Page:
Like Lord Byron, John Loveheart Esquire is mad, bad and dangerous to know, but I suspect far more fun. For anyone who has not read the ‘The Peculiar Adventures of John Loveheart Esquire’ (so far) duology, then now is the time to strap yourself in an enjoy the Blackadder cum Mel Brookes’ Frankenstein world of an author who’s grip on reality is a matter of conjecture given the evidence of her writing that her biography reads:
Ishbelle Bee writes horror and loves fairy-tales, the Victorian period (especially top hats!) and cake tents at village fêtes (she believes serial killers usually opt for the Victoria Sponge).
She currently lives in Edinburgh. She doesn’t own a rescue cat, but if she did his name would be Mr Pickles.
I was fortunate enough lure Ishbelle in for an interview on her whirlwind blog tour, and even more fortunate to emerge with my head still attached to my body. So many in her new book The Contrary Tale of the Butterfly Girl were not so lucky.
Tell me about your background…
I was raised on Blackadder, Red Dwarf, Carry On Films and Gene Wilder movies, which have all greatly influenced my writing. A film which I loved was THE ZANY ADVENTURES OF ROBIN HOOD (1984) –
“After all, popes handle it, men in prison handle it…”
“Please, not in front of the peasants.”
I loved the blatant disregard for any historical accuracy.
My background has given me opportunities to read/study a lot of books as I studied for an Art and English Literature Degree and then went on to do an MA in Eighteenth and Nineteenth Century English Literature. I trained as an art teacher and then went on to study a PhD looking at the work of Philip K. Dick (which I need to finish at some-point.) This really inspired me and I hope has helped refine my own writing.
What is the fascination of fairy tales and horror for you?
Fairy tales and horror for me go hand in hand. The fascination for me is the frightening and the wonderful. Fairy tales have so many scenarios within them of transformations and frightening, strange characters that you can be enchanted and horrified at the same time.
Your writing style is very unusual and might have put off a publisher because it does not sit within what is understood to be the horror or fantasy genre. Would you talk about the process from writing to being published?
I wrote The Singular and Extraordinary Tale of Mirror & Goliath during 2012 and it took a year to write as I was working full-time and it was written in tiny sections. In 2013 I started looking for a literary agent (at this point I had written The Contrary Tale of The Butterfly Girl and was half way through the third of the Loveheart series). It took six months to find and sign with an agency.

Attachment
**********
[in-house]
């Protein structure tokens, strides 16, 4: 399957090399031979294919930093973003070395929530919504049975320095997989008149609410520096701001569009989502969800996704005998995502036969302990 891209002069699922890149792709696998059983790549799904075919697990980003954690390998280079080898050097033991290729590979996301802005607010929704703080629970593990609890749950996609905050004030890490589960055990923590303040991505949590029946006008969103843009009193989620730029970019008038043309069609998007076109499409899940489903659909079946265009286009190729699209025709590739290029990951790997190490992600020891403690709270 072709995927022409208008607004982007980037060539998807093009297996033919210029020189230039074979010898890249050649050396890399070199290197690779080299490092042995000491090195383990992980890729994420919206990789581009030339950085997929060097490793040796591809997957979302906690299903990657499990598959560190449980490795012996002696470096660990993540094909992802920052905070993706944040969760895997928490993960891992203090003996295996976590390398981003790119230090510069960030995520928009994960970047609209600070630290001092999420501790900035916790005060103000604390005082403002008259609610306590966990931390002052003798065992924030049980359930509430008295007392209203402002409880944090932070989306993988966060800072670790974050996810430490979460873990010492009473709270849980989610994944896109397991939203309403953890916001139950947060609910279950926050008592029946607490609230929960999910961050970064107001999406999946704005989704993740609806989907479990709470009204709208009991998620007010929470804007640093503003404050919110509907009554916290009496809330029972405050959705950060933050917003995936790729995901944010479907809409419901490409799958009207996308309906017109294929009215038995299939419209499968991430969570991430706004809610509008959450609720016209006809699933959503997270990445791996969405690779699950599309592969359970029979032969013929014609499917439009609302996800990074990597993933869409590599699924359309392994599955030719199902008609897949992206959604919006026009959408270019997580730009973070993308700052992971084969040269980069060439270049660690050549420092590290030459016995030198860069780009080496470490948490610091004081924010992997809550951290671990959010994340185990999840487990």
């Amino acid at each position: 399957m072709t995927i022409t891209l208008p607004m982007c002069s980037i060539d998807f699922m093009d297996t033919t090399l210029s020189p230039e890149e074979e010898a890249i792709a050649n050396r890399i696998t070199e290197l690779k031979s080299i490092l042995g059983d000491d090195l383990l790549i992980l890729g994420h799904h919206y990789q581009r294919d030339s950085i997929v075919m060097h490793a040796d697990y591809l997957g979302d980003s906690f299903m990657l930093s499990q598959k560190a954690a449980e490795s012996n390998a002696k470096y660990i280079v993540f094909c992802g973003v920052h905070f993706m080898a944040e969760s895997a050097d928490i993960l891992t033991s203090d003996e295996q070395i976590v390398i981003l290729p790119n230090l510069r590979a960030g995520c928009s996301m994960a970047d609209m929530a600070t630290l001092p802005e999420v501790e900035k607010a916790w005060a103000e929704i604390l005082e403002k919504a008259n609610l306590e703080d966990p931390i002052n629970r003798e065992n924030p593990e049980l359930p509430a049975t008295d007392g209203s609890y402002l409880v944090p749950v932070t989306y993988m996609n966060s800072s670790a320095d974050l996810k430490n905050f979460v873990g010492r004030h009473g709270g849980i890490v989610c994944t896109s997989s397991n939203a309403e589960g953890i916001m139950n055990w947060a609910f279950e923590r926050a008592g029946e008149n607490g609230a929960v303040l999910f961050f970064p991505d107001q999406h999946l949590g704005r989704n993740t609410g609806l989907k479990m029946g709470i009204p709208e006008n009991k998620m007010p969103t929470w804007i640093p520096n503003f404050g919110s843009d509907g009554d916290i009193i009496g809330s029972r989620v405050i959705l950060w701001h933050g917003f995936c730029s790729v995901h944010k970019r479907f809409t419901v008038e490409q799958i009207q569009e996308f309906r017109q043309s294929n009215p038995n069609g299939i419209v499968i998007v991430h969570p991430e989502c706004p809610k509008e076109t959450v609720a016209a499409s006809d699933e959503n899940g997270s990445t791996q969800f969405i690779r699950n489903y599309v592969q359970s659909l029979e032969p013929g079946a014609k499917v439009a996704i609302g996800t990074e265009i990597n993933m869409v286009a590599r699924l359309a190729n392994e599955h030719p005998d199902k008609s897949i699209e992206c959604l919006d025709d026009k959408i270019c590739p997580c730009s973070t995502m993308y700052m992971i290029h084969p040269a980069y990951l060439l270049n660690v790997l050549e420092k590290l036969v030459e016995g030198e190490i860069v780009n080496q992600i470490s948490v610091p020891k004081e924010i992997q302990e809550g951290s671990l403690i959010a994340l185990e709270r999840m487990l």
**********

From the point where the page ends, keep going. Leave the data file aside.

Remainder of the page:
It was challenging finding a publisher for Mirror & Goliath because a lot of publishers said my work wasn’t commercial enough for them, so I was very lucky when Angry Robot said they were interested. My work is unusual and doesn’t fit with the standard tropes under the traditional and commercial categorizations of fantasy. I’m glad it doesn’t. I don’t want it to be like everyone else’s.
Where do you characters come from?
My odd imagination, and subconsciously probably from all that weird British TV I used to watch.
Are your characters so real to you that you have no trouble visualising them, or do you have to create character description.
My characters are incredibly real to me and I have no problems visualizing them or imagining their odd conversations and bickering with one another.
How do you bring each individual character to life?
The only literary technique I can think of which I am aware of implementing is the manipulation with the text to make their voices distinct. For example, Tumbletee’s words fragment on the page to emphasize lunacy.
I want each character to be very distinct, really unique, even the very minor ones. And I want them to enhance one another with their individual eccentricities. My work is character based and the historical setting is secondary – working as a backdrop for the characters.
Your books are full of dozens of events. How do you prevent these becoming monotonous, but at the same time preventing the literary equivalent of sensory overload on your reader?
I don’t have any strategy that I am aware of to counterbalance sensory overloads or monotonous twaddle. I write scenarios that I find interesting and hope the reader does. Perhaps I am quite a selfish writer as I write what amuses me and don’t really consider the reader much in the process.
All these events shift backwards and forwards (certainly made more complex in the second book by a spot of time travel). How do you choreograph this to make sure there is overall continuity?
I try not to overthink what I am doing. If I reread a chapter and think ‘hang on – what the hell is going on here?’ then I will rewrite or tighten up the scenario.
Your characters and narrative are completely outrageous. How do you manage not to go so over the top the whole scene or story become ridiculous and just doesn’t hang together?
I think if it feels too slapstick, I change it so the balance is better but the process is overall quite natural.
How do you successfully blend high comedy and horrendous, horrific situations and what do you think this brings to a narrative?
I love comedy and horror. I think they accentuate one another if the balance is correct. The trick is getting that balance right which links with the last question – if it feels off then it probably is and needs rebalancing.
How have you found the editing process?
My first editor for MIRROR & GOLIATH was Lee Harris (now at Tor) whose comments were very wise and supportive. My second editor was Phil Jourdan for The Butterfly Girl whose approach was intelligent and direct and grasped the mania of the characters and what I was trying to achieve.
What will you be doing next?
I am writing a book on the Scottish witch trials, which is part historical research and part fairy tale.